• Check all workers qualifications, permits and competencies for Cable Trailer operations
  • Ensure the Cable Trailer and any related equipment is functioning correctly
  • Hazard reporting procedures in place and added to the Cable Trailer SWMS
  • Incident reporting procedures in place and added to the Cable Trailer SWMS
  • Exclusion zones when conducting cable trailer work
  • Risk Assessment for TASK completed and noted on the Cable Trailer SWMS
  • Electrical NO GO ZONES identified, discussed and documented. 

Assessment of Site Conditions

Thoroughly assess the work site/area conditions when working with cable trailer and ensure that:

  1. A risk assessment of the cable trailer work is conducted
  2. Suitable access and adequate space to conduct cable trailer work safely
  3. Consult with all stakeholders on potential hazards and risks when conducting cable trailer work
  4. Consultation with all relevant workers and personnel for Cable Trailer SWMS details
  5. If conducting Cable Trailer at night, ensure there is adequate lighting
  6. Check that the work environment is suitable for cable trailer work 

Cable Trailer Training and Worker Qualifications 

Ensure all workers have the appropriate licenses in conducting Cable Trailer as well as any qualifications that may be required for various cable trailer projects before starting work. If White Cards are required, retain copies of all cards, licenses and qualifications of personnel.

All personnel must:

  1. Be trained and/or have received instructions on the Cable Trailer SWMS including all safety and emergency procedures.
  2. Be qualified, knowledgeable and competent in Cable Trailer operations and cable trailer work as well as all delegated tasks/responsibilities
  3. Be fully aware and understand the scope of work in relation to the Cable Trailer SWMS

Below are some examples of some Control Measures to be implemented when creating your own Cable Trailer Safe Work Method Statement Template:

  • Safety chains and couplings, winch cable, and wheel bearings must be inspected regularly.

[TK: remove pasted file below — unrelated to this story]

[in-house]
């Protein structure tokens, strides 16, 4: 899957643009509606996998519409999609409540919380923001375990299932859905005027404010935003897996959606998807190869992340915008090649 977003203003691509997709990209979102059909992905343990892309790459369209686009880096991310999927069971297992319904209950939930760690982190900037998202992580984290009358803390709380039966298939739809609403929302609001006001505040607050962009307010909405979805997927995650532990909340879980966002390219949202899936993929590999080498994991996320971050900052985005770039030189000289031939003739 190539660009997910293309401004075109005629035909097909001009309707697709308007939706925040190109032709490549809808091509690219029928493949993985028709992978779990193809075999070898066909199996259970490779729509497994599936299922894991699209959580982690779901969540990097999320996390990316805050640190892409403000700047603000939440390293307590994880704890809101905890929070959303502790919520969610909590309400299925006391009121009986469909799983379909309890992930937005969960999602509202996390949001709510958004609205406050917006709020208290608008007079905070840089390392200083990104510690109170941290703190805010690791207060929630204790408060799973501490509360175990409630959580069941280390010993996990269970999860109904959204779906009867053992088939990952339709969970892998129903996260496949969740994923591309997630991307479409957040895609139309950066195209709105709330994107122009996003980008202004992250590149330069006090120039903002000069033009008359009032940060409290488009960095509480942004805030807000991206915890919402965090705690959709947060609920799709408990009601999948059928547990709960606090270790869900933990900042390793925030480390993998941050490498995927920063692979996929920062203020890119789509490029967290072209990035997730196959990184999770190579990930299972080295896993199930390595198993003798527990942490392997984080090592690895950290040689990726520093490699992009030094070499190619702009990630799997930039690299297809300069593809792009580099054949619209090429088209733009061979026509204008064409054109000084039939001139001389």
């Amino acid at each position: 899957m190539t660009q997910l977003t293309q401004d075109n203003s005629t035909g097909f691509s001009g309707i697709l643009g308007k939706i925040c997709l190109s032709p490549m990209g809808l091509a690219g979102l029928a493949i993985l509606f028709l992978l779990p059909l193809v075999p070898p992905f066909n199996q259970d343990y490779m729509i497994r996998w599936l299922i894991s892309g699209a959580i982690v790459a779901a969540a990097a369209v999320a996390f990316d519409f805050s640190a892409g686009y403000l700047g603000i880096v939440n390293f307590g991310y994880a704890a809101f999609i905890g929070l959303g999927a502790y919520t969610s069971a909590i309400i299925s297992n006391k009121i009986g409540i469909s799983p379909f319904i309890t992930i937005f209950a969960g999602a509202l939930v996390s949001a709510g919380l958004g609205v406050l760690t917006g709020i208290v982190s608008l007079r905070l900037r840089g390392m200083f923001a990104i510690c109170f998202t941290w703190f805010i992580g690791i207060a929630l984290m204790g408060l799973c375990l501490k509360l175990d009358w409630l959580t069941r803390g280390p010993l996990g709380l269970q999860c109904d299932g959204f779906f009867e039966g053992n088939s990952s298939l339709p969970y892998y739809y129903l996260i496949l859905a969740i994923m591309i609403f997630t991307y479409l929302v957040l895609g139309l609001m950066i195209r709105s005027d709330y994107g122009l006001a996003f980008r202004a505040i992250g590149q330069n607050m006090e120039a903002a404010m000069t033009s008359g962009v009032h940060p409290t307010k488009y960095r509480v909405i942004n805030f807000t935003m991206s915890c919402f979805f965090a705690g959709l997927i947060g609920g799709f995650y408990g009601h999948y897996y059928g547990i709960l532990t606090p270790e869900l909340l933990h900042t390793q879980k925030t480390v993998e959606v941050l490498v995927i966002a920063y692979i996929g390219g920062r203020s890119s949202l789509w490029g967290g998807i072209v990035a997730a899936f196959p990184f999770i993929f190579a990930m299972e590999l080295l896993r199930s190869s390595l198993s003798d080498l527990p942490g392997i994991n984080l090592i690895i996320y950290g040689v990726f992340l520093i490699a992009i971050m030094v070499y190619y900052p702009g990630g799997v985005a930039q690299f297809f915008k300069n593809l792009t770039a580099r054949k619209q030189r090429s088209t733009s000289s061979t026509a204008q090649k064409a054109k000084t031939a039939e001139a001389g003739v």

• Inspect all the parts of a trailer for damage, wear, missing or worn safety chains and pins, loose or missing bolts or cracked or broken welds.
  • Never exceed the safe load of the trailer. Always check the mass of drum before mounting.
  • While maintaining and checking batteries, preferably wear protective clothing.
  • Do not use the trailer, if any of the parts are found to be distorted, damaged or worn.
  • The trailer must display its safe mass prominently.
  • While setting up the drum carrier for loading, be careful to keep hands away from the trailer parts.
  • Drums should preferably be loaded onto the trailer, when it is on a firm and level surface. This allows the cable drum to be rolled into the correct position easily for mounting on the spindle.
  • Do not let the winch cable snag, kink or flatten. Regularly check the cable for signs of wear or damage, discard worn sections or replace the entire cable.
  • Before releasing the strain on the winch cable, make sure all safety pins are fitted and all the securing pins are properly fitted.
  • Be careful about nip points and keep your hands away from them.
  • For handling cable drums, wearing gloves and foot protection is essential.
  • While handling wire rope, wearing hand protection is essential.
  • All pins must be regularly inspected for damage or wear.
  • Before starting to remove safety pins, make sure that the load is taken up with the cable.
  • While lowering the drum, make sure hands are clear of the moving parts of the drum carrier.
  • Always unload drums on a firm level surface as this allows ease of movement.
  • Accidental movement of drum can be avoided by chocking it.
  • Never attempt to remove pins when still under load.
  • While moving drums, make sure hand and feet are kept clear.
  • Before travel, make sure all tyres are inflated to the proper pressure and are undamaged.
  • Before travel, make sure to replace blown bulbs and check all lights are operating.
  • Make sure the coupling is properly fitted and is secured to the tow ball or ring, shackles done up properly and the safety chains are connected.
  • Before using on the road, test the operation of electric or over-ride brakes.
  • Never use a trailer that has faulty components.
  • Make sure the couplings and towing connections match properly.
  • Before travel, make sure the brake is off.
  • Before uncoupling from vehicle, prevent movement of trailer by chocking the wheels.
  • Make sure to place the jockey wheel or stand on a firm surface or on packing. If the drum is mounted on an uncoupled trailer while drawing cable, further movement can be prevented by operating the over-ride brake.
  • Use proper wheel chocks.

National: View the Model Codes of Practice for Excavation Work on Safe Work Australia's website here.
Victoria: Victoria's Code of Practice for Excavation Work may be viewed on Work Safe Victoria's website here.